7 Bad Reasons to Refinance Your Mortgage
When mortgage rates dip and the office chatter focuses on who snagged the lowest interest rate, it can be tempting to contact a lender and sign on for a mortgage refinance. But before you begin the long process of gathering pay stubs and bank statements, think about why you are refinancing. While some financial goals such as easing your monthly cash flow or paying off your home loan sooner can be met with a refinance, there are plenty of scenarios in which a mortgage refinance can be a mistake. (For more, see Mortgages: The ABCs Of Refinancing.)
IN PICTURES: Top Homebuyer Tradeoffs
1. To Consolidate Debt
This can be one of the most dangerous financial moves any homeowner can make. On the surface, paying off high-interest debt with a low interest mortgage seems like a smart move, but there are some potential problems. First, the homeowners are transferring unsecured debt (such as credit card debt) into debt that is backed by their home. If they are unable to make their home loan payments, they can lose the home. While nonpayment of credit card debt can have negative consequences, they are usually not as dire as a foreclosure.
Second, many consumers find that once they have repaid their credit debt, they are tempted into spending again and will begin building up big balances that they will have more trouble repaying. (For more, see: A Lifeline For Those Drowning In Debt.)
2. To Move Into a Longer Term Loan
While refinancing into a mortgage with a lower interest rate can save you money each month, be sure also to look at the overall cost of the loan. If you have ten years left to pay on your current loan and you stretch out the payments into a 30-year loan, you will pay more in interest overall to borrow the money and be stuck with 20 extra years of mortgage payments.
3. To Save Money for a New Home
As a homeowner, you need to make an important calculation to determine how much a refinance will cost and how much you will save each month. If it will take three years to recoup the expenses of a refinance, and you plan to move within two years, then, despite the lower monthly payments, you are not saving any money at all.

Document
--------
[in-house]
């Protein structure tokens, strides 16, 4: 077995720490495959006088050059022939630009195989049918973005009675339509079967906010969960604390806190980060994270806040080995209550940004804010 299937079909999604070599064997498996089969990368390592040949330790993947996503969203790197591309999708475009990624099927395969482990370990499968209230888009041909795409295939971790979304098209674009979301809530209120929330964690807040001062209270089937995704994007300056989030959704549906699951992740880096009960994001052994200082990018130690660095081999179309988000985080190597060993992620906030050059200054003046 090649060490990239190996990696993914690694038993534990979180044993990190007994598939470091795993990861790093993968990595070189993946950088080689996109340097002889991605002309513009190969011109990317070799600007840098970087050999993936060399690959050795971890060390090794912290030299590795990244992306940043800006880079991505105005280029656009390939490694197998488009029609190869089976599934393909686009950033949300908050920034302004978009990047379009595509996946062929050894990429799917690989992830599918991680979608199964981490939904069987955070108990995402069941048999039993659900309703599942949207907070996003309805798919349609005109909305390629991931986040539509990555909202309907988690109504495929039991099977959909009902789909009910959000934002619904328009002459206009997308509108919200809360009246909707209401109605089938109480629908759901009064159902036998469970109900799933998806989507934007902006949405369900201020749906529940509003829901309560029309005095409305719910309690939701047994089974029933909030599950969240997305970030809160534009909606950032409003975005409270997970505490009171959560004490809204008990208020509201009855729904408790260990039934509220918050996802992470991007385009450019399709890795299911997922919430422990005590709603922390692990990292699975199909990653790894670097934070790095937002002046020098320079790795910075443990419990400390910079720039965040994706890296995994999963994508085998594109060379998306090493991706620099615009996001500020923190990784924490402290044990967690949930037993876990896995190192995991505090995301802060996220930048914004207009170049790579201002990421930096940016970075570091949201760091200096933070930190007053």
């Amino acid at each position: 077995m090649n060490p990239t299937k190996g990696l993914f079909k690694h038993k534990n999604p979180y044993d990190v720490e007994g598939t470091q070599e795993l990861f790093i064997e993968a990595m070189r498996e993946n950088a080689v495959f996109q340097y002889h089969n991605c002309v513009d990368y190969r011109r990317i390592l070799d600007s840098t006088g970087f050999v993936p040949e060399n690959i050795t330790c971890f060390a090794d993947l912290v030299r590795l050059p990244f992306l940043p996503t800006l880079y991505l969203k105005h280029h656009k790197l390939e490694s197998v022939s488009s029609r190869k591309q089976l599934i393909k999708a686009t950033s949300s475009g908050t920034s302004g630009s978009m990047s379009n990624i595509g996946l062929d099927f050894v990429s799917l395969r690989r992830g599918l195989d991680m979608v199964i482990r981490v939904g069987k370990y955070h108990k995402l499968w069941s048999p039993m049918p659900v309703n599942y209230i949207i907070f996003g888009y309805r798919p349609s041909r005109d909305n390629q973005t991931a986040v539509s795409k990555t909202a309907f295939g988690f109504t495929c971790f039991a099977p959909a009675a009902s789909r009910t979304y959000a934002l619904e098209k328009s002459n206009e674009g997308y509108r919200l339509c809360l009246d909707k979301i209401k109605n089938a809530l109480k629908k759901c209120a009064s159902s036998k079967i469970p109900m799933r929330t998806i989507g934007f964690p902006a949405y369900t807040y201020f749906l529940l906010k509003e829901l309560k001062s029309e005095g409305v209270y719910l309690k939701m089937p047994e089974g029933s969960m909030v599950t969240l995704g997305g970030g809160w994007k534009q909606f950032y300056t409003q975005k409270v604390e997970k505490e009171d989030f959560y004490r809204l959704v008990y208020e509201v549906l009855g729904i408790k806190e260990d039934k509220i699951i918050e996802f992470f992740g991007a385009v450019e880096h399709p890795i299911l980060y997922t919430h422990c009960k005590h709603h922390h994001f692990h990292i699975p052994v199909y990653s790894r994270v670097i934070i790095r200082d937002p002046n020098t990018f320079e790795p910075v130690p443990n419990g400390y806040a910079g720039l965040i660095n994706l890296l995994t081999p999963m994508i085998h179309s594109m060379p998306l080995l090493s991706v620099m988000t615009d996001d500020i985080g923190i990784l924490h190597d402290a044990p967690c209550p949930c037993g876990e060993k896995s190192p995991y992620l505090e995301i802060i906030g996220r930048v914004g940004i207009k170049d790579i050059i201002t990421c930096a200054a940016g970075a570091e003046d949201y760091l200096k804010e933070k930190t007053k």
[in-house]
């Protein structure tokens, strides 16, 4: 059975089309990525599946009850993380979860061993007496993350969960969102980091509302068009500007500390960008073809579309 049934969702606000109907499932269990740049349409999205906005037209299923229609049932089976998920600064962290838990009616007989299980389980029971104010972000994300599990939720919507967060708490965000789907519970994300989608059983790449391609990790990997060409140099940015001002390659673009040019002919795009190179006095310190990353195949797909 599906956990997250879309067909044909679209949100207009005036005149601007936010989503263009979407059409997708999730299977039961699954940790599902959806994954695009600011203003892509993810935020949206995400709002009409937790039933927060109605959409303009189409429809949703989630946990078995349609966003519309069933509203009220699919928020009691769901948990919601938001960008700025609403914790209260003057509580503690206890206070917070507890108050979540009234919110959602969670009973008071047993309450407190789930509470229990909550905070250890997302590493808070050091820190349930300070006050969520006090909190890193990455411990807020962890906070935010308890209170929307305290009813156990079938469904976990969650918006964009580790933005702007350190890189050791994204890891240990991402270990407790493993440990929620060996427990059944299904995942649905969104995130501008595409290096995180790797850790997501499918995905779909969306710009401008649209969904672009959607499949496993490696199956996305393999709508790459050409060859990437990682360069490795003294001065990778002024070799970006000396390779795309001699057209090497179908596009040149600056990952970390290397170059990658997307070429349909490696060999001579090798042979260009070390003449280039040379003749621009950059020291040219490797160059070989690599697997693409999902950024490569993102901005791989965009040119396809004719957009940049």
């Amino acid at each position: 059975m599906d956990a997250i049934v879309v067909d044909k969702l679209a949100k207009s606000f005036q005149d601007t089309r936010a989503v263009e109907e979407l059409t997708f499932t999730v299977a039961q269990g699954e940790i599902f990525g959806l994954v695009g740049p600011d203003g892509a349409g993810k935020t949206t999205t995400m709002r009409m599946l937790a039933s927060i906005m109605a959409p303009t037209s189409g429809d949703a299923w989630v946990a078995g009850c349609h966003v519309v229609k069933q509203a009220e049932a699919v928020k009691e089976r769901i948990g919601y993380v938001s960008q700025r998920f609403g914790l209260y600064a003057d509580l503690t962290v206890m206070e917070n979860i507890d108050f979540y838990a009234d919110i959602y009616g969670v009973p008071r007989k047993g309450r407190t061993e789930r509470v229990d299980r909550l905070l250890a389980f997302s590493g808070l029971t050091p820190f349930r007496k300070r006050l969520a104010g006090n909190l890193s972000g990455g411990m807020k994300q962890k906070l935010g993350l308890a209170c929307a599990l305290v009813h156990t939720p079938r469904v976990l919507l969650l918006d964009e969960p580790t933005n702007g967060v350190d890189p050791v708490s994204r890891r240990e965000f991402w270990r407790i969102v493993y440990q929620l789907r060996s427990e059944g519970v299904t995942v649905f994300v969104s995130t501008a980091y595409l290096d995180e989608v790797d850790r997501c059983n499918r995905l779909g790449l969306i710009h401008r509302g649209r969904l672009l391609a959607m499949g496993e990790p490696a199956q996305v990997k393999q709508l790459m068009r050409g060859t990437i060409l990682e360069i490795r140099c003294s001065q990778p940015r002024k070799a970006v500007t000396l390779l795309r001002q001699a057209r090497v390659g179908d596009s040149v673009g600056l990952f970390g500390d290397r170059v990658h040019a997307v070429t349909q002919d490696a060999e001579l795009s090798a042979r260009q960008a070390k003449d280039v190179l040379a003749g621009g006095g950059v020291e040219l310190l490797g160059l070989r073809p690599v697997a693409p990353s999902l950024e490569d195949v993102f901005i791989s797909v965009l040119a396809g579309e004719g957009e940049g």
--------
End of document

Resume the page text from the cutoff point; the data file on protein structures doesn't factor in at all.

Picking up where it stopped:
4. To Switch from an ARM to a Fixed-Rate Loan
For some homeowners, this can be an excellent move, particularly if you intend to stay in the home for years to come. But homeowners who are simply afraid of the bad reputation of an ARM should carefully look at their ARM terms before making a move to refinance. If you have an ARM, make sure you know what index it is tied to, how often your loan adjusts and, even more important your caps on the loan adjustments: the first cap, the annual cap, and the lifetime cap. It may be that a fixed-rate loan is better for you, but make sure you do the math before committing to spending money on a refinance. (To learn more, see ARMed And Dangerous.)
5. To Take Cash Out for Investing
The problem with cash is that it is too easy to spend. If you are disciplined and will truly use the extra money for investing, this can be a good option. However, paying down a mortgage at 5-6% per year can be a better deal than plunking your cash into a CD that earns 2% every year. Make sure you are a savvy investor before playing with the equity in your home.
6. To Reduce Your Payments
In general, reducing your monthly payments by lowering your interest rate makes financial sense. But don't ignore the costs of refinancing. In addition to the closing costs and fees that can cost from 3-6% of your home loan, you will be making more mortgage payments if you extend your loan terms. For example, if you have been making payments for seven years on a 30-year mortgage and refinance into a new 30-year loan, remember that you will be making seven extra years of loan payments. The refinance may still be worthwhile, but you should roll those costs into your calculations before making a final decision.
7. To Take Advantage of a No-Cost Refinance
A "no-cost" mortgage loan does not exist. There are several ways to pay for closing costs and fees when refinancing, but in every case, the fees are paid one way or another. Homeowners can pay cash from their bank account for a refinance, or they can wrap the costs into their loan and increase the size of their principal. Another option is for the lender to pay the costs by charging a slightly higher interest rate. You can calculate the best way for you to pay the costs by comparing the monthly payments and loan terms in each scenario before choosing the loan terms that work best for your finances.
The Bottom Line
A mortgage can be a wise financial move for many homeowners, but not every refinance makes sense. Be sure to evaluate all your options before making a decision. (For more on this topic, check out Should You Refinance Your Mortgage?)